Pratt has a McDonald’s of course, and a KFC and a bunch of other chains, all but the KFC, on the highway out of town, away from anything. But everywhere has that, those chains have been part of American life for half a century. Three generations have now grown up with the golden arches and the Colonel as part of the landscape, but there’s a difference between those things and what came after. They were fast food, and they wanted you in and out as quickly as possible. McDonald’s calls itself a “restaurant”, but North Korea calls itself a “people’s democratic republic”, so there’s a lot of wiggle room. When they invented the drive-thru, they could all but do away with the restaurant altogether. There’s none of this hipster exposed-wood and lemon yellow teardrop swivel seats nonsense about McDonald’s in the midwest — the places all look like they did in the ’70s, i.e like the canteens of prisons.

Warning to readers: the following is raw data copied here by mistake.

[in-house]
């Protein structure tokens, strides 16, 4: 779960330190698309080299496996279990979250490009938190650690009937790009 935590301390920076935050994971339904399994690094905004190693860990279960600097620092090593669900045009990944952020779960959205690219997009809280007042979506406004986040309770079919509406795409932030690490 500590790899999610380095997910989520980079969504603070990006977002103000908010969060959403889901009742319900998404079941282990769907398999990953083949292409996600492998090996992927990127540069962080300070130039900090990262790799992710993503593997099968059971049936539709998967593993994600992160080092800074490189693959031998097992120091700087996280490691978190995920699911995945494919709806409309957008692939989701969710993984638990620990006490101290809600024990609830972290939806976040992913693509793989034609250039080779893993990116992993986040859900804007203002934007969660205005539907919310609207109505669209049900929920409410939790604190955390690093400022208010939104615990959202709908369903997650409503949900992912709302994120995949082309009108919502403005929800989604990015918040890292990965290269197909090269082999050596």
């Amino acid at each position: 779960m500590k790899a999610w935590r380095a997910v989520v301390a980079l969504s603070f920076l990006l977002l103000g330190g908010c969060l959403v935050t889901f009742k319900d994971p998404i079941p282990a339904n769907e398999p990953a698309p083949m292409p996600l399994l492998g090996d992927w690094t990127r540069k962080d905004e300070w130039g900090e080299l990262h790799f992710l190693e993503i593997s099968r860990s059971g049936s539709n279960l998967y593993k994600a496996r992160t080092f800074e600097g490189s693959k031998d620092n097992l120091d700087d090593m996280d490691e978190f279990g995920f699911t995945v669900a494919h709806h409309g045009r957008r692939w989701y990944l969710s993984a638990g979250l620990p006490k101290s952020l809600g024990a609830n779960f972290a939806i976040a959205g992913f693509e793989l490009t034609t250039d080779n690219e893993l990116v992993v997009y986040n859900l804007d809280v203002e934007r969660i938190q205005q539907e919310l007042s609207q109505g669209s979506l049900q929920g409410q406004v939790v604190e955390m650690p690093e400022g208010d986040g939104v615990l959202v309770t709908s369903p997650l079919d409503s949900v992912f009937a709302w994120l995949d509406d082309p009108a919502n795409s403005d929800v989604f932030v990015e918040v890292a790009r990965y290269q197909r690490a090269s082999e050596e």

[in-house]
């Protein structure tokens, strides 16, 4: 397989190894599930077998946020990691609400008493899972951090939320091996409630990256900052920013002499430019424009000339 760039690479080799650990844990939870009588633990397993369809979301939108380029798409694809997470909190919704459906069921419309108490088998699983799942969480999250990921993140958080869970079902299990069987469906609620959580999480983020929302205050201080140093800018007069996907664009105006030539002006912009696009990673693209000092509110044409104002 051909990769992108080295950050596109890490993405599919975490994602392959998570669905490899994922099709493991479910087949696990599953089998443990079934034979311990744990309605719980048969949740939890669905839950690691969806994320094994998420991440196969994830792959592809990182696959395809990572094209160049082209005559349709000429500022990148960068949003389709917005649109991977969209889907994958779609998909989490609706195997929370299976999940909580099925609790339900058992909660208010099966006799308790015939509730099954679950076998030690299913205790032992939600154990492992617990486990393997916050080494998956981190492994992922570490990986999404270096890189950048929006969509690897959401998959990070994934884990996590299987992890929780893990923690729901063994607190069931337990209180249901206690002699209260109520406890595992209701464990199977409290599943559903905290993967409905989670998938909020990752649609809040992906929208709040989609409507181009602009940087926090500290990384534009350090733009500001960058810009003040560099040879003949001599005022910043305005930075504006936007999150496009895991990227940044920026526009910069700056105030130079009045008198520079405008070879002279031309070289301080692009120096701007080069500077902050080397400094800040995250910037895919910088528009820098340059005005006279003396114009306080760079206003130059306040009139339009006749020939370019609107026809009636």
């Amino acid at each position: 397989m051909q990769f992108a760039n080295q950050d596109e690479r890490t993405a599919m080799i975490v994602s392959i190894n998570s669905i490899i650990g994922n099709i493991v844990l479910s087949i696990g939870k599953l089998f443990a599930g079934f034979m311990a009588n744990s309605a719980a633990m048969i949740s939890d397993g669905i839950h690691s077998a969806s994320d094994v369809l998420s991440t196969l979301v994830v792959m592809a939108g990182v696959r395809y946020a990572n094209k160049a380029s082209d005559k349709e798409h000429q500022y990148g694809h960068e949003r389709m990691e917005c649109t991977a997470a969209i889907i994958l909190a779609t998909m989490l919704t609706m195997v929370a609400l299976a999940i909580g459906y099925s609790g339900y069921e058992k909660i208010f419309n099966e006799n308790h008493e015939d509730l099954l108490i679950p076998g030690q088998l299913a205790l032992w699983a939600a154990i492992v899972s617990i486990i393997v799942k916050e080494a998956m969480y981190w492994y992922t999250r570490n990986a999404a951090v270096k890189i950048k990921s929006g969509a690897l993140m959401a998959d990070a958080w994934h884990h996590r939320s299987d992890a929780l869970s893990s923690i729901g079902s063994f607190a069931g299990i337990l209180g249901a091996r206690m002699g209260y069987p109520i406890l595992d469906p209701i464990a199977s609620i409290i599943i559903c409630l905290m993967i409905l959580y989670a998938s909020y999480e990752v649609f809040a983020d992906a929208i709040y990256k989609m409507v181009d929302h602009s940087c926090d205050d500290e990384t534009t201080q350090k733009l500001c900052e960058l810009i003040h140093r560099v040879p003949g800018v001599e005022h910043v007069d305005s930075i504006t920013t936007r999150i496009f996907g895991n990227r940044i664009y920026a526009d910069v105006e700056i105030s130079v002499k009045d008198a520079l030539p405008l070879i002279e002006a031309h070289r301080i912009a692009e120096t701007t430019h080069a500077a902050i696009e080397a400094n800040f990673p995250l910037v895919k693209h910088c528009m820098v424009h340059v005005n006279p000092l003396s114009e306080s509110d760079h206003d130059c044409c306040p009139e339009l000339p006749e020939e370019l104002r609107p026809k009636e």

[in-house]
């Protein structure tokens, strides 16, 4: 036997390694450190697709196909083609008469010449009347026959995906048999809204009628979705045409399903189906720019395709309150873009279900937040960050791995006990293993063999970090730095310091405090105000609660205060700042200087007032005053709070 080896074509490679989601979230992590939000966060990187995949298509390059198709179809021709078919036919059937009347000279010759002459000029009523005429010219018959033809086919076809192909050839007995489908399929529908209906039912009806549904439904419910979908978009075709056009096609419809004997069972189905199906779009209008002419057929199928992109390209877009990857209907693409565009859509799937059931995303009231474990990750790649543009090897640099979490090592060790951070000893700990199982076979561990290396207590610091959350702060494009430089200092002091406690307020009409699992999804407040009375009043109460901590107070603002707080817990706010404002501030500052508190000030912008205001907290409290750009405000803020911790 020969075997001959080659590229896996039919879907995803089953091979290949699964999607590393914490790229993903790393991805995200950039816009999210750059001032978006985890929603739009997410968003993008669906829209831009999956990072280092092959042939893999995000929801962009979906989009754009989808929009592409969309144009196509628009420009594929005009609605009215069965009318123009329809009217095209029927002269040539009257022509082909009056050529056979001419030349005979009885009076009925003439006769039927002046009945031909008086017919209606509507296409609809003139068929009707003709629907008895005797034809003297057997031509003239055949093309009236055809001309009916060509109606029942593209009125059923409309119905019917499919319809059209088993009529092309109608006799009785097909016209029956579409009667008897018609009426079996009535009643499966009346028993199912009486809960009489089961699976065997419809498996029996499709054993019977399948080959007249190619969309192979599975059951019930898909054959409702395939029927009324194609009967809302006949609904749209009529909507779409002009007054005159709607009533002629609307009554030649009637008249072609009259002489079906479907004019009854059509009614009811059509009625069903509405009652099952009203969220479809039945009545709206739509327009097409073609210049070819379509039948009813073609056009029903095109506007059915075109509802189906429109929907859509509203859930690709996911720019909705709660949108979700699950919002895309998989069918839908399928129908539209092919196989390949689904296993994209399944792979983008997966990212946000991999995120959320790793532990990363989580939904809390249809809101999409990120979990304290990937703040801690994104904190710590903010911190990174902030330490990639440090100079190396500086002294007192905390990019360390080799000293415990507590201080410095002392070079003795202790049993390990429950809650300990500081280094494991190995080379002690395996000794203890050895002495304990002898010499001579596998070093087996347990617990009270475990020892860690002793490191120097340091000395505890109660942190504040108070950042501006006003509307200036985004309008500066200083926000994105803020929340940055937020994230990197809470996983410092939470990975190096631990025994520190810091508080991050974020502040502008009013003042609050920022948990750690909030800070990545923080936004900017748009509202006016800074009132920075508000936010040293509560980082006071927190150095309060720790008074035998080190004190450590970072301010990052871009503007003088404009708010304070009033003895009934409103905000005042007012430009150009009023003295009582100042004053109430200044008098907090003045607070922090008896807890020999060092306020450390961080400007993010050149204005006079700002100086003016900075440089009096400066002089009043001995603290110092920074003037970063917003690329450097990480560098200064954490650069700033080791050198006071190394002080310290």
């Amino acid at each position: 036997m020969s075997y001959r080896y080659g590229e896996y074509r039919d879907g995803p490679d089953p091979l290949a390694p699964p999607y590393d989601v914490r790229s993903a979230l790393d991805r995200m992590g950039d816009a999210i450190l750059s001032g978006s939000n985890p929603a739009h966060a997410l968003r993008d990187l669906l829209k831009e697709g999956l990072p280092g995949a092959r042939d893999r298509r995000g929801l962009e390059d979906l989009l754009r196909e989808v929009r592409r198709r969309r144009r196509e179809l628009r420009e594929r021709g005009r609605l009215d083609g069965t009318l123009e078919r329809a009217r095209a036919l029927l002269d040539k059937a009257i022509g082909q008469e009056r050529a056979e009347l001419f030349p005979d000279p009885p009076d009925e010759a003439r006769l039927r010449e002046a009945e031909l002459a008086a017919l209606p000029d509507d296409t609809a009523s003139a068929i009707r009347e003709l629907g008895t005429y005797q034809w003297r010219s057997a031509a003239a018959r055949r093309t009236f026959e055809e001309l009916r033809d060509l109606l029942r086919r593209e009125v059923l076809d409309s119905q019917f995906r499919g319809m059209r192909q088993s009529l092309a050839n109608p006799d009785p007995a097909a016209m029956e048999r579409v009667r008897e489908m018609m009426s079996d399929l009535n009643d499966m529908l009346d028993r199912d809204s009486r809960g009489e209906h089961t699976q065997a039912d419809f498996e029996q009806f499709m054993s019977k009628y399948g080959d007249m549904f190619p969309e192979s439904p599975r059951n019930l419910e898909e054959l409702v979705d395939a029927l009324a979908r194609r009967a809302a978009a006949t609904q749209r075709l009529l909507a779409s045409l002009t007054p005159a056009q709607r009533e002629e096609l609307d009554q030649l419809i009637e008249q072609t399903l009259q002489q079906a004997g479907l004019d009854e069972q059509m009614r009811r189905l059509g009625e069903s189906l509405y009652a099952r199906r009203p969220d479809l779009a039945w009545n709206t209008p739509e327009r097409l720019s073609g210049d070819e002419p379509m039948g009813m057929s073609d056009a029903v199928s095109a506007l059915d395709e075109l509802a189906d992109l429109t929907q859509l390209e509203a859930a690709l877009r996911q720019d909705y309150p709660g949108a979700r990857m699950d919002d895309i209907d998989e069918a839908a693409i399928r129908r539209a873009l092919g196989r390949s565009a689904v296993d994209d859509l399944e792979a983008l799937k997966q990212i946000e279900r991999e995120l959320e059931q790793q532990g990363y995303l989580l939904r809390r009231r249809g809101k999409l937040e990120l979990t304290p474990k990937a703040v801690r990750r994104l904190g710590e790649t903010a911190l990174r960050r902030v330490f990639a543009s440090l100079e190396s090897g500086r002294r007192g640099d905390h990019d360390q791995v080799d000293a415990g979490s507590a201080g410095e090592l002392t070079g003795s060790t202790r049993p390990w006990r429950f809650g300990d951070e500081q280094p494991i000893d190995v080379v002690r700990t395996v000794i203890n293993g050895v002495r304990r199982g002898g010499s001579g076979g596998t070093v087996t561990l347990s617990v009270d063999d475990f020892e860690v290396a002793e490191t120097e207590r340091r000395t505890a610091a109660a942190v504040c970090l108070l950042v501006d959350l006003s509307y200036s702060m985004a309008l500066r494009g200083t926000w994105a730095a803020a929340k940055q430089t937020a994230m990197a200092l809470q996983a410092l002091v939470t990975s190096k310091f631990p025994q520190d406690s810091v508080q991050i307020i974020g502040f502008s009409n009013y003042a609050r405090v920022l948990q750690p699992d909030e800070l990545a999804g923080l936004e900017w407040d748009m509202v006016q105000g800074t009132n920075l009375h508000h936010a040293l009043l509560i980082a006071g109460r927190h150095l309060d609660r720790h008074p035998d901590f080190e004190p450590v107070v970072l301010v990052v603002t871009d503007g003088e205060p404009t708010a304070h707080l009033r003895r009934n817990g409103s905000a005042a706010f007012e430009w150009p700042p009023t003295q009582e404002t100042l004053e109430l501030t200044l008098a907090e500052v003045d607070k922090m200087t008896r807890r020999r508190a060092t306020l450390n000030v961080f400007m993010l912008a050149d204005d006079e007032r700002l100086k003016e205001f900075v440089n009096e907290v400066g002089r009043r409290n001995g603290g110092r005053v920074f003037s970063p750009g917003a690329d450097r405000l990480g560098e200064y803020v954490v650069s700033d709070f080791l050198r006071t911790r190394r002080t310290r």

But Starbucks, of course, is different. From the moment in the ’80s when the small Seattle chain, once a single funky coffeehouse at Pike’s Place market, began to spread interstate it has been selling not a product but an experience. The product wasn’t irrelevant — American coffee was terrible, brewed and kept stewing for hours, known as “joe” as in GI, because many had acquired a taste for it during World War II. The whole point of joe was that it was meant to be a little resistant, an acquired taste, for its other aspect was the bottomless cup, the endless refill. You sat at a diner counter and your cup was refilled without you asking for it. The cappuccino hit in the mid-’70s, but it didn’t spread in the same way as it did in Australia because the joe culture was so strong. Even today a lot of places don’t have the sort of coffee machine you now find everywhere from Bourke Street to Brunswick. The genius of Starbucks was that it brought better coffee to people who were starting to want a more epicurean experience — the rising inner-city classes of the big cities — with an identikit model of the college-district coffeehouses that had made their way up the west coast from San Francisco in the 1960s. Best of all, Starbucks persuaded people to queue for their own coffee, and in exchange offered them unlimited time to hang out.